> rookie). Can you believe in an ´poorly educated´ MiG-15 pilot thinking in
> the rules of Napoleon? I do not think so. Besides Asla, Ivanov had the
> following confirmed kills: one F-86 on July 16 1952 (Richard Drezen, MIA),
> one more on August 20 (Norman Schmidt, rescued) and one RF-86A on September
> 5 (William Sney, rescued). Again, I do not think that a pilot with no ´free
> will hunting ability´had been able to shot down 4 enemy planes without a
> single scratch. Certainly neither Pepelyayev, Sutyagin or Ivanov were fools
> or poorly educated, or they would not blasted 5, 9 and 4 Sabres out of the
> sky respectively.
> >The P-51 Mustang was the premier prop fighter and
> >was superior to almost everything the enemy had e.g. Il-10, Yak-9, etc.
> >except the Mig-15 jet. But
> >the F-86 Sabres would kick-ass when up againt the Mig-15.
> The P-51 and F-86 planes were not decissively superior to the Yak-9 and
> MiG-15. The difference was the quality of the pilots and the tactics.
> Certainly the F-86 Sabres kicked the Soviet asses in cases like July 4 1952,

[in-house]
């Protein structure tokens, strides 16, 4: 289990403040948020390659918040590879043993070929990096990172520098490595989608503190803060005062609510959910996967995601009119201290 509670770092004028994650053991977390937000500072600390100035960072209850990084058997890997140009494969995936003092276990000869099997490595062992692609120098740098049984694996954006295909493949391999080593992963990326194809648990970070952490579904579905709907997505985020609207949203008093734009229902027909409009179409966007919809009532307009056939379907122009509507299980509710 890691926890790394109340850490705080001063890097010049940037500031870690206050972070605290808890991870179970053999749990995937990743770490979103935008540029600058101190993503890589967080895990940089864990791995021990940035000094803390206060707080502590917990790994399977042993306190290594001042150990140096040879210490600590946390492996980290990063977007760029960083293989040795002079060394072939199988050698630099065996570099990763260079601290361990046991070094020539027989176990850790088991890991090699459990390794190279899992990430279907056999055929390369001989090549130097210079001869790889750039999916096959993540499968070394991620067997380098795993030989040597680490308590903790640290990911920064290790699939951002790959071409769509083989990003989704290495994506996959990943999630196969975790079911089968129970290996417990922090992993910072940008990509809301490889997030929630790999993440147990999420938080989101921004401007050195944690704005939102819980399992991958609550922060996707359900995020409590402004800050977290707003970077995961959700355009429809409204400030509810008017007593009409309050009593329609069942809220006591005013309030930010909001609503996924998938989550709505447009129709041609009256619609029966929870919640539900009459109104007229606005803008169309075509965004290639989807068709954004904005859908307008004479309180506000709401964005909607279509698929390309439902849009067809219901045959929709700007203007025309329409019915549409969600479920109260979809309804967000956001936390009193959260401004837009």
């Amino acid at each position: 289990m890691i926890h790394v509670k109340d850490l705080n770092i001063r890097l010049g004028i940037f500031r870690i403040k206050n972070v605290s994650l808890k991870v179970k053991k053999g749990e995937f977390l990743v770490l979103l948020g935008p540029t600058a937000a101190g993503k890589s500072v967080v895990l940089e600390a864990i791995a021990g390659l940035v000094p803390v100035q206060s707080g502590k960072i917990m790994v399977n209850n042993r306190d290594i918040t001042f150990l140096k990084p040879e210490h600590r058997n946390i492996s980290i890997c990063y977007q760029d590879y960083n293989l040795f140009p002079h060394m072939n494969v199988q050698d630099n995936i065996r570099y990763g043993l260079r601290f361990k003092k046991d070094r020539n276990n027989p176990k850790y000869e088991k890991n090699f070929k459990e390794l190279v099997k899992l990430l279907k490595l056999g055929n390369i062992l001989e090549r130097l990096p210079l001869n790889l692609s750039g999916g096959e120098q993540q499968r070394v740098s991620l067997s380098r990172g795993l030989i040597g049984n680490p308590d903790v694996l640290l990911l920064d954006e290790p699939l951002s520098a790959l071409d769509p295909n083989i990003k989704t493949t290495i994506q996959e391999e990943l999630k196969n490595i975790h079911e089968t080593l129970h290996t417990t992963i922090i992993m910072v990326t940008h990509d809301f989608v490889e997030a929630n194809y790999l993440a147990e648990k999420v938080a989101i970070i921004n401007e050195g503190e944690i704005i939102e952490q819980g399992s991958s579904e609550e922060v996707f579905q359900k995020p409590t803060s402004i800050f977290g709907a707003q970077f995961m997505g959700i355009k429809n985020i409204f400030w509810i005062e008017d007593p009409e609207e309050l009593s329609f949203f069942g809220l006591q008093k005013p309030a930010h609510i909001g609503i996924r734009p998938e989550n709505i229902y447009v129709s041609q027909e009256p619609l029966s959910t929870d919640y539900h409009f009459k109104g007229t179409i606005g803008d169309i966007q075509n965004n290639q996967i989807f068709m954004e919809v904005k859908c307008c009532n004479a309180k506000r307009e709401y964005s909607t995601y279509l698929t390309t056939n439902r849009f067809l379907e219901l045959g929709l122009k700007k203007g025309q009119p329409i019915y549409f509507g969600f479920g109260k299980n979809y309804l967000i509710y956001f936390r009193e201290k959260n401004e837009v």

> when they shot down 11 MiGs and only loose 2 F-86s (5:1 kill ratio). But
> then the main factor was the poor training of the pilots of the 190 IAD.
> But when the Sabre pilots found ´Honchos´, the kicked asses were the
> American ones, not the Russian ones: on October 6 1951 Yevgeni Pepelyayev
> shot down 2 F-86As (the BuNo 49-1178 and BuNo 49-1319 already mentioned) and
> later the MiG-15 pilot Konstantin N. Sheberstov (176 GvIAP, 324 IAD) shot
> down the F-86E BuNO 50-671. There were no Soviet losses that, and that meant
> a 3:0 kill ratio in favour of the MiG drivers. On October 24 1951 Dmitri
> Samoylov and M.Zykov (523 IAP, 303 IAD) shot down the F-86s of Bradley Irish
> and Fred Wicks respectively (both became POWs) and that day only one MiG was
> lost when Lt.Col. Harrison Thyng shot down the Soviet pilot Georgii
> Dyachenko. That meant a 2:1 kill ratio in favour of the MiG drivers. And I
> can mention other occasions where the things did not work fine for the US
> Summarizing: It is clear to me that the main difference was the quality of
> pilots and tactics, not the filosophy behind them, and there were very smart
> and well educated pilots facing your countrymen in 1950-53.
> Respectfully yours,
> Diego Fernando Zampini